Trudy Kraft received her Bachelor of Arts degree in 1976 from Hamilton College in Clinton, New York. From 1976 to 1979 she attended the Art Students League in New York City, and from 1980 to 1984 she studied and painted in Japan in the first of several long visits there. A native Texan, Kraft now lives in Haverford, Pennsylvania.
Kraft has explained that the technique used for her paintings is a combination of watercolor, sumi ink, gouache, and frisket (a masking medium). Usually she begins with watercolor, freely painted, then creates a second dimension of pattern by masking the surface with frisket. Additional structure emerges through the application of sumi ink. Finally, gouache is used to augment and adorn, until the desired effect is achieved.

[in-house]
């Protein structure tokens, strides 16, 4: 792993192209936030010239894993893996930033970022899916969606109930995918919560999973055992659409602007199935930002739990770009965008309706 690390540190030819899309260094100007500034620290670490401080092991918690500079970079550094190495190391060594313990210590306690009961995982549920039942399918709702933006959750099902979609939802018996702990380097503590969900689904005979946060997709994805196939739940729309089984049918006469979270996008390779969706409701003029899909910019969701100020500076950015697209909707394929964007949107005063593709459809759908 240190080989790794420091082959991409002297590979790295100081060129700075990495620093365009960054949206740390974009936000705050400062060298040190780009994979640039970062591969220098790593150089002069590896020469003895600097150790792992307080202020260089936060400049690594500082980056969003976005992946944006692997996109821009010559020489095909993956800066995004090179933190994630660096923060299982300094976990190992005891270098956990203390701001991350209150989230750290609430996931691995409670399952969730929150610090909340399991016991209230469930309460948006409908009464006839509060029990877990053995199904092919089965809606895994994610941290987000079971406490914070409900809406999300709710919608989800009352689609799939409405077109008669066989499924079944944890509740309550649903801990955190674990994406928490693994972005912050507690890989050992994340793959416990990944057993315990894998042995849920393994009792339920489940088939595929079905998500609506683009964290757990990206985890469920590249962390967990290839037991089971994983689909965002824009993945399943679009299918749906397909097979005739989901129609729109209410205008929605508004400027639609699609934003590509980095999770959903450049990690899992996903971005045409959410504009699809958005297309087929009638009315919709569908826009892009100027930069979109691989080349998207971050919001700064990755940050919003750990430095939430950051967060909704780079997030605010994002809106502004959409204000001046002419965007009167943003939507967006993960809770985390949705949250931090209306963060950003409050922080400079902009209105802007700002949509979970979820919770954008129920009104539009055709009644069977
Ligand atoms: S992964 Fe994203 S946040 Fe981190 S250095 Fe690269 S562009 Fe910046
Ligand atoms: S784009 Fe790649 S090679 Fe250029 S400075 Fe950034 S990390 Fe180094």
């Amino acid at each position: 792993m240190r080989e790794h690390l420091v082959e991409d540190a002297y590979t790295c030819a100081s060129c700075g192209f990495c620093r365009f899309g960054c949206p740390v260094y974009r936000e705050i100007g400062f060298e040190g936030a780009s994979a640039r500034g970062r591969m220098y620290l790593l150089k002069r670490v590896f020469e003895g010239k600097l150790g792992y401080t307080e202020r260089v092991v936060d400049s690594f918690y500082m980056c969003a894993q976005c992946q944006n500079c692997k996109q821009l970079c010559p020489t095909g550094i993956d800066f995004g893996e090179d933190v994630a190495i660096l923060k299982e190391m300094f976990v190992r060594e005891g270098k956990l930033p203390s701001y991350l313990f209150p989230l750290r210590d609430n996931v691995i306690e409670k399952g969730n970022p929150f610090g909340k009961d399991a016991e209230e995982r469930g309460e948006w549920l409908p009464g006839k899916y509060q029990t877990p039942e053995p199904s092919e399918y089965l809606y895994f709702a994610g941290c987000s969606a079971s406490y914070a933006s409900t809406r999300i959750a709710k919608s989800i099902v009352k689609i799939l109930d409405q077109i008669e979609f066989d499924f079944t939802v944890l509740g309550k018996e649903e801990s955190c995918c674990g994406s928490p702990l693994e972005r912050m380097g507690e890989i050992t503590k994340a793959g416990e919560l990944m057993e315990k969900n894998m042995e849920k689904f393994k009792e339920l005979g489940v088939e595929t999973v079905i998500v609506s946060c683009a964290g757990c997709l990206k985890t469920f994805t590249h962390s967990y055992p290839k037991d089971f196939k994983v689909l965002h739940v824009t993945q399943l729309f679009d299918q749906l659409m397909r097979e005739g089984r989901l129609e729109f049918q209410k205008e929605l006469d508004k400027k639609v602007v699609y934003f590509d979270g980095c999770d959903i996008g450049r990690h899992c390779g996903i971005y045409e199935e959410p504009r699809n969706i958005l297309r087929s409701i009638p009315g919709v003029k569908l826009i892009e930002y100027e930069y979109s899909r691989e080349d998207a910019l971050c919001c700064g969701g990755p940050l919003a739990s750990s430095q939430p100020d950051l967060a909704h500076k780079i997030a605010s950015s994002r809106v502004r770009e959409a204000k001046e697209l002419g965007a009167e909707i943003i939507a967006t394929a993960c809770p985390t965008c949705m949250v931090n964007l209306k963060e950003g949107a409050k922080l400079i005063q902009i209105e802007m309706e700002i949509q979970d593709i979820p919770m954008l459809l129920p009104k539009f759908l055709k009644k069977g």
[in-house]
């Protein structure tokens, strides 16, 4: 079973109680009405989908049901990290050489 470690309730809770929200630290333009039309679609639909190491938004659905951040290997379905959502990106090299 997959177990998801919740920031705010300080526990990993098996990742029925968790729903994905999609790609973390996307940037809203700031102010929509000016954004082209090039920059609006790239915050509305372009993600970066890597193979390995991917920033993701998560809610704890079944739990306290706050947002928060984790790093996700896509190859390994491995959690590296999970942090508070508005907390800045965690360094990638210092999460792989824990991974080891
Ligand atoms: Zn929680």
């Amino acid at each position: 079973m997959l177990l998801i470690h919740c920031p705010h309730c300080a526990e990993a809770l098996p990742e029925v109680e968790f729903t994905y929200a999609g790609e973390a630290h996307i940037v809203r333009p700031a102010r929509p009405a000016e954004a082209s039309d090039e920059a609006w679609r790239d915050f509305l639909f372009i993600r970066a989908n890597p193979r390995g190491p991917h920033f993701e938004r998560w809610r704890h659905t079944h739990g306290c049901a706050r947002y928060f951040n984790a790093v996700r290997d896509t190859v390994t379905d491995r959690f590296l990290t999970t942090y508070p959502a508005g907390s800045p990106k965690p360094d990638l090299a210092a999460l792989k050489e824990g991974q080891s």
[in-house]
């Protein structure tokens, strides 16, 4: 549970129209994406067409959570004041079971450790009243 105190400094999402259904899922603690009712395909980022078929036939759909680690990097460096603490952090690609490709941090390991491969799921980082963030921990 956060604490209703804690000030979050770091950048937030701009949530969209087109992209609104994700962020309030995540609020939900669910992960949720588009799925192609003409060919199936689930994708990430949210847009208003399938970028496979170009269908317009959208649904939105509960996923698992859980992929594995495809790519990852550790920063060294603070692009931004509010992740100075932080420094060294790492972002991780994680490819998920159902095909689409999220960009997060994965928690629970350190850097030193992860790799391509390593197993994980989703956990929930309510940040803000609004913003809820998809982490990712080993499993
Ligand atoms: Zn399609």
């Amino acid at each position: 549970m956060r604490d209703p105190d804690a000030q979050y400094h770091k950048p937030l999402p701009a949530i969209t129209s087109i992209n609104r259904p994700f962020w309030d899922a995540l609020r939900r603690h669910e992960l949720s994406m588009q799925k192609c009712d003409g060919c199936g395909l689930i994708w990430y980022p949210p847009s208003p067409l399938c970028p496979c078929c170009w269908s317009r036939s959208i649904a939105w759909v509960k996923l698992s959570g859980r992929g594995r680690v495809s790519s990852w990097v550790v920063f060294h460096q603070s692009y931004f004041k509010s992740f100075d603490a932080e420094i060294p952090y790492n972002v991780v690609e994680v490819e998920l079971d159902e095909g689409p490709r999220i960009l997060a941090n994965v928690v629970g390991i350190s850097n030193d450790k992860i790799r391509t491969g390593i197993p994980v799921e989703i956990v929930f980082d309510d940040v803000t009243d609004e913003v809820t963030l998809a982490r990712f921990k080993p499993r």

As Kraft builds images, she remains aware of her indebtedness to a wide range of cultural traditions. In Japan she was exposed to time-honored, sophisticated uses of the decorative arts. African masks, textiles, and baskets have sensitized Kraft to the interaction of pattern, surface, and texture. She is emboldened by the luminosity of color in Thai silks and Indian embroidery.
Kraft has also been visually and technically inspired by Aboriginal dream paintings, which demonstrate the abiding significance of content even in decorative abstraction. These and other multicultural influences, which Kraft embraces as part of our common planetary heritage, continue to nourish her work in conscious and unconscious ways. She has said that she regards her paintings as a physical expression of the underlying interconnectedness of all things.